Expansion and impact of laurel wilt in the Florida Everglades.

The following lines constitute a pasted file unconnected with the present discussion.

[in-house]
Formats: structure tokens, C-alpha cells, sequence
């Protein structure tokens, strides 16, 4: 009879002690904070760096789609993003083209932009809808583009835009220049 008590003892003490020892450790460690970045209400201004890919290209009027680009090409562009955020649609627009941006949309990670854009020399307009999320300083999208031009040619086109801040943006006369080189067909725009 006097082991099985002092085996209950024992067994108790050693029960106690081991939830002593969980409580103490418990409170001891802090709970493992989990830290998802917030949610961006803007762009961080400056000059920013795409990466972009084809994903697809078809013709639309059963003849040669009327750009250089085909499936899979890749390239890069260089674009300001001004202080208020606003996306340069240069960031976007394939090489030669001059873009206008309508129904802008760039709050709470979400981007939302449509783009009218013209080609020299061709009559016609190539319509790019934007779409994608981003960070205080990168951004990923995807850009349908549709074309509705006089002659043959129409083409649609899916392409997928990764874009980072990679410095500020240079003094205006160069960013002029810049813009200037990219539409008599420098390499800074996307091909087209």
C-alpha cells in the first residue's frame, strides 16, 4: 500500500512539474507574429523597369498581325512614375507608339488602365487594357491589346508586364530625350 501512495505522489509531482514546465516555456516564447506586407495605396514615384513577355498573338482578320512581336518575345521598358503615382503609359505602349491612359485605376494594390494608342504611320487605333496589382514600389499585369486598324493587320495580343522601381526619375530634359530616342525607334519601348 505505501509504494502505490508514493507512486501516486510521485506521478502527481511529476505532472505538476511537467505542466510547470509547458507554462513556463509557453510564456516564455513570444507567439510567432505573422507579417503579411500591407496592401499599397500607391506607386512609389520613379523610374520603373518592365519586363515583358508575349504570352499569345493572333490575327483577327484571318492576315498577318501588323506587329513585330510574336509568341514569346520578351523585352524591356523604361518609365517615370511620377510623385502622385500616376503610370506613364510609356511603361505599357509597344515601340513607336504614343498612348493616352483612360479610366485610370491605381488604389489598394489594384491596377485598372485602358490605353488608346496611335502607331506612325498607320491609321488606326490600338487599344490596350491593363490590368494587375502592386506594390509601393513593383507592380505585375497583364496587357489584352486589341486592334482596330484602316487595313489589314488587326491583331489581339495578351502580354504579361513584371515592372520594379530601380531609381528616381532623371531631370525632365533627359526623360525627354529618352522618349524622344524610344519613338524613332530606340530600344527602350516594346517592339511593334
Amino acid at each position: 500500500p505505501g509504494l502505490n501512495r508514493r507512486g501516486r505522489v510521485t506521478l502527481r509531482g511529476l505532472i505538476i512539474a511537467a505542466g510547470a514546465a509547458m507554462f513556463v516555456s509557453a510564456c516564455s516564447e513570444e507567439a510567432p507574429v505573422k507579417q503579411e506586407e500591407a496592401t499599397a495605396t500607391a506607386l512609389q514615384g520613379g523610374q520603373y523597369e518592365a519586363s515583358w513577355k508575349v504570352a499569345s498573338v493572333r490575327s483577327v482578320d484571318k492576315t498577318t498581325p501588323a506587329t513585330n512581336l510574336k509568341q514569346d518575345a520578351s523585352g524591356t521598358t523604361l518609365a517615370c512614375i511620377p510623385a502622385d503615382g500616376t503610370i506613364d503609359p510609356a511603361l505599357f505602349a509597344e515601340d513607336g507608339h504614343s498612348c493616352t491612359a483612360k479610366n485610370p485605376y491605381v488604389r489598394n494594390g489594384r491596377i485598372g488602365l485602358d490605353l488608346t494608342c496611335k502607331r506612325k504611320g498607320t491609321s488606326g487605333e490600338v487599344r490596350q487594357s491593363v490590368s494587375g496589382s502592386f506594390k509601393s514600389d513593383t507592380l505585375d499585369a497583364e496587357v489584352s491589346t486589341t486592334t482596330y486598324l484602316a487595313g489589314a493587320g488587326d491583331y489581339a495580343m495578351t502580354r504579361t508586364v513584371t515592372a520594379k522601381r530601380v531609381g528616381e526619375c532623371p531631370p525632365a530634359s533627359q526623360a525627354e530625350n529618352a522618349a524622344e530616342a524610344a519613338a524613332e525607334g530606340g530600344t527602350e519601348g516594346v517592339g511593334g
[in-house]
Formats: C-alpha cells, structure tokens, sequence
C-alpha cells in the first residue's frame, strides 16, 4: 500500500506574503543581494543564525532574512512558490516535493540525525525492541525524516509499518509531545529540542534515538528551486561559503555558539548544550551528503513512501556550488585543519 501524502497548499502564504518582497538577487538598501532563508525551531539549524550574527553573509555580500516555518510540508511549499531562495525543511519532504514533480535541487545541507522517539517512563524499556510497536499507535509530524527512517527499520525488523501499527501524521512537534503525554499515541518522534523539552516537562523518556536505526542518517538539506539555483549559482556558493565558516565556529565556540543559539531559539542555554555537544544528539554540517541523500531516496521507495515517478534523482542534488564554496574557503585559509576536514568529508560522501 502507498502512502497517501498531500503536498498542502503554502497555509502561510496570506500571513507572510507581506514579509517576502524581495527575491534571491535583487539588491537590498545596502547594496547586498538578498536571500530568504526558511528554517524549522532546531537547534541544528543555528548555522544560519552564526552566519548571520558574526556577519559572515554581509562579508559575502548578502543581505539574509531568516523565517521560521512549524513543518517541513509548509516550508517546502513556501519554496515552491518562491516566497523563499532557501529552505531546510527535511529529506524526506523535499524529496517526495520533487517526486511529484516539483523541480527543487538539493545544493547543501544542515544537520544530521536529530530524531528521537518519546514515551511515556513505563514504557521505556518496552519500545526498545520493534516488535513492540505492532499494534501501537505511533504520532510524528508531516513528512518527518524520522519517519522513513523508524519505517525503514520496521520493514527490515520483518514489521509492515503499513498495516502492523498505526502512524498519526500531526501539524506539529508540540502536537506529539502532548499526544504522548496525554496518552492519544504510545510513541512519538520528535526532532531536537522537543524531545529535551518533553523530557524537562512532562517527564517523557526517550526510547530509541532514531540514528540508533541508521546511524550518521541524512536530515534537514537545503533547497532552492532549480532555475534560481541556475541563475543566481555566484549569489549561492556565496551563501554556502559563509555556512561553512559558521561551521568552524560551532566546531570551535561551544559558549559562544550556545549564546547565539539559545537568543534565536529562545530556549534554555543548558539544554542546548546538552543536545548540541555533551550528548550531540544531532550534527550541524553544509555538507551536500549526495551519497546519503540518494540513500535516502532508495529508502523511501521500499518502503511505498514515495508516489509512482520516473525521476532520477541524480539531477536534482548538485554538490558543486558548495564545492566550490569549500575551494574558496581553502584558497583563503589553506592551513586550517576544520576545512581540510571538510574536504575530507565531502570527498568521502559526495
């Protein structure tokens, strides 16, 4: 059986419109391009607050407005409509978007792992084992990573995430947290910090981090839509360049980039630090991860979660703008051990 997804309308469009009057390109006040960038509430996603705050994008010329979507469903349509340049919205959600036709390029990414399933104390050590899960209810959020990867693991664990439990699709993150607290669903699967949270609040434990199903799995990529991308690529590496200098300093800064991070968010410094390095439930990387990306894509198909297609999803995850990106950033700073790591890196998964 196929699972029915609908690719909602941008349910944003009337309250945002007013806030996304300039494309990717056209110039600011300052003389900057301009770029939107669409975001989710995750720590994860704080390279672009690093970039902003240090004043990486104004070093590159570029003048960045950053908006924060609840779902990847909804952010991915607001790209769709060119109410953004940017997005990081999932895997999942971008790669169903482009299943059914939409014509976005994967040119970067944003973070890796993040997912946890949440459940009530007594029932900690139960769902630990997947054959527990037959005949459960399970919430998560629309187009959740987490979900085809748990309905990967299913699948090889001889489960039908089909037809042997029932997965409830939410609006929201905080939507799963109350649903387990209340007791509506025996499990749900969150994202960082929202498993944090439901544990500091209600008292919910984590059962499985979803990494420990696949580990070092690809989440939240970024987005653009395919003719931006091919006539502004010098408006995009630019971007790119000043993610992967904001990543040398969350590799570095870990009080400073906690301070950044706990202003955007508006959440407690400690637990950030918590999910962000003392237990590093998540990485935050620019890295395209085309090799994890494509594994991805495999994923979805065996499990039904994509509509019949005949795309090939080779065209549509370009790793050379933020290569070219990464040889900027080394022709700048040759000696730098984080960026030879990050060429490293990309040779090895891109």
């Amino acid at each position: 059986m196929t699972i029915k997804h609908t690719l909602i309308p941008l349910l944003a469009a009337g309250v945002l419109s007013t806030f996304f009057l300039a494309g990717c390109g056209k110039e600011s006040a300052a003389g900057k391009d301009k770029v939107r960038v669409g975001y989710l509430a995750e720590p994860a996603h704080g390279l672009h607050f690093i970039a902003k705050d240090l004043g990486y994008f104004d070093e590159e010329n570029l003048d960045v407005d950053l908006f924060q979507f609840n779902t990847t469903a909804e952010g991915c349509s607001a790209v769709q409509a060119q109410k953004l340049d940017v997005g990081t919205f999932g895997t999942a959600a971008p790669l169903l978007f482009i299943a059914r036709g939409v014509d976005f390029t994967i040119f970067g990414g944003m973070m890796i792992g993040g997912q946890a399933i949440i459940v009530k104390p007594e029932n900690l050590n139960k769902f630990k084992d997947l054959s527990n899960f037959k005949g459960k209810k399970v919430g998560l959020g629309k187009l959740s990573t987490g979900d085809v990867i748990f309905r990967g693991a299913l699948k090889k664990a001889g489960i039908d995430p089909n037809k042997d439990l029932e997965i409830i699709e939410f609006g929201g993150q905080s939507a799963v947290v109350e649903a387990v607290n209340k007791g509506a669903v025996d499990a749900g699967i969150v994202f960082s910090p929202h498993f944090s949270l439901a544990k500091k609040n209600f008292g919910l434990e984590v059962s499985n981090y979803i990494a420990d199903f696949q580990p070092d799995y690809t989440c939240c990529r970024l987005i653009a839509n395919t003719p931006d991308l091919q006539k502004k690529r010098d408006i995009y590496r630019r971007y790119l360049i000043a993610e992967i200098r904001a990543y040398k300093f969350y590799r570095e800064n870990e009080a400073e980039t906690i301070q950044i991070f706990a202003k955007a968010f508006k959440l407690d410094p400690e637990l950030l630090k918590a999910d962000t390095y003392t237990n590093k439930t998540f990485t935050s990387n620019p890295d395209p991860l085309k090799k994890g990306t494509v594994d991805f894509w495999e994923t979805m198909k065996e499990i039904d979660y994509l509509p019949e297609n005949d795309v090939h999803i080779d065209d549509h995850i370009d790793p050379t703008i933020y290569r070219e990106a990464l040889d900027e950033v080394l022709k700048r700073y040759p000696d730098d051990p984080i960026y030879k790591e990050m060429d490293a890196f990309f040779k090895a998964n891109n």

Laurel wilt, a vascular wilt disease caused by the vascular mycopathogen Raffaelea lauricola T.C. Harr. (Ophiostomatales: Ophiostomataceae), was first confirmed on Persea palustris (Raf.) Sarg. (Laurales: Lauraceae) in the Florida Everglades in Feb 2011. The abundance and range of occupancy of P. palustris symptomatic of laurel wilt were mapped in the Everglades tree islands in Mar 2011 and Jun 2013 using a digital aerial sketch mapping system. The disease's range of occupancy expanded from 4,925 to 133,740 ha during this 26-month period. Canopy disturbance was highly variable ranging from 0 to 50% canopy loss. However, tree island species composition data suggests that additional mortality of P. palustris is likely throughout the Everglades. The rapid loss of P. palustris in tree islands could lead to ecosystem level instability and invasion by exotic plant species.